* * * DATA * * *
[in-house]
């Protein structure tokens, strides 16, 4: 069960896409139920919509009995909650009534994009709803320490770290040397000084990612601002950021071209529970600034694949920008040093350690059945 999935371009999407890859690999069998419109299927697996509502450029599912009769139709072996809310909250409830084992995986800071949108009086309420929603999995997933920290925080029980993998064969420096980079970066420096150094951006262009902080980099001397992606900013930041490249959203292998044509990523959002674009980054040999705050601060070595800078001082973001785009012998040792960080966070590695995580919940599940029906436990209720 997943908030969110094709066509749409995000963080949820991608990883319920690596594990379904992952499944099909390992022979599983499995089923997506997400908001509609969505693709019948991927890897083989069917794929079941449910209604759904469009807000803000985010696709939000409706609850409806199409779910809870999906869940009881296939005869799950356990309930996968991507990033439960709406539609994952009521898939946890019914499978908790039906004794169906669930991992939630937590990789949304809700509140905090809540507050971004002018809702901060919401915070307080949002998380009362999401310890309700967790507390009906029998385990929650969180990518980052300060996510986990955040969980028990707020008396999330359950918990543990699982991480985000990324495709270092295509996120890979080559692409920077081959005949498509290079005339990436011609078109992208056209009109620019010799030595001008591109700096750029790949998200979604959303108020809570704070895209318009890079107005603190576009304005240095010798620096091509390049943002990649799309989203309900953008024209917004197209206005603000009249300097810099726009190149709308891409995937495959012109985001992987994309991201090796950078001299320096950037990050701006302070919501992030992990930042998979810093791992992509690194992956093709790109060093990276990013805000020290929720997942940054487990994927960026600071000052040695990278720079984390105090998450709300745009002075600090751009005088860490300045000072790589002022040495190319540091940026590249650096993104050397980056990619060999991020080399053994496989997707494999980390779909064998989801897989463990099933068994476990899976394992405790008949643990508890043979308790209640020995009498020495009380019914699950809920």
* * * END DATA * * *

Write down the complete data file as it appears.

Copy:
[in-house]
């Protein structure tokens, strides 16, 4: 069960896409139920919509009995909650009534994009709803320490770290040397000084990612601002950021071209529970600034694949920008040093350690059945 999935371009999407890859690999069998419109299927697996509502450029599912009769139709072996809310909250409830084992995986800071949108009086309420929603999995997933920290925080029980993998064969420096980079970066420096150094951006262009902080980099001397992606900013930041490249959203292998044509990523959002674009980054040999705050601060070595800078001082973001785009012998040792960080966070590695995580919940599940029906436990209720 997943908030969110094709066509749409995000963080949820991608990883319920690596594990379904992952499944099909390992022979599983499995089923997506997400908001509609969505693709019948991927890897083989069917794929079941449910209604759904469009807000803000985010696709939000409706609850409806199409779910809870999906869940009881296939005869799950356990309930996968991507990033439960709406539609994952009521898939946890019914499978908790039906004794169906669930991992939630937590990789949304809700509140905090809540507050971004002018809702901060919401915070307080949002998380009362999401310890309700967790507390009906029998385990929650969180990518980052300060996510986990955040969980028990707020008396999330359950918990543990699982991480985000990324495709270092295509996120890979080559692409920077081959005949498509290079005339990436011609078109992208056209009109620019010799030595001008591109700096750029790949998200979604959303108020809570704070895209318009890079107005603190576009304005240095010798620096091509390049943002990649799309989203309900953008024209917004197209206005603000009249300097810099726009190149709308891409995937495959012109985001992987994309991201090796950078001299320096950037990050701006302070919501992030992990930042998979810093791992992509690194992956093709790109060093990276990013805000020290929720997942940054487990994927960026600071000052040695990278720079984390105090998450709300745009002075600090751009005088860490300045000072790589002022040495190319540091940026590249650096993104050397980056990619060999991020080399053994496989997707494999980390779909064998989801897989463990099933068994476990899976394992405790008949643990508890043979308790209640020995009498020495009380019914699950809920």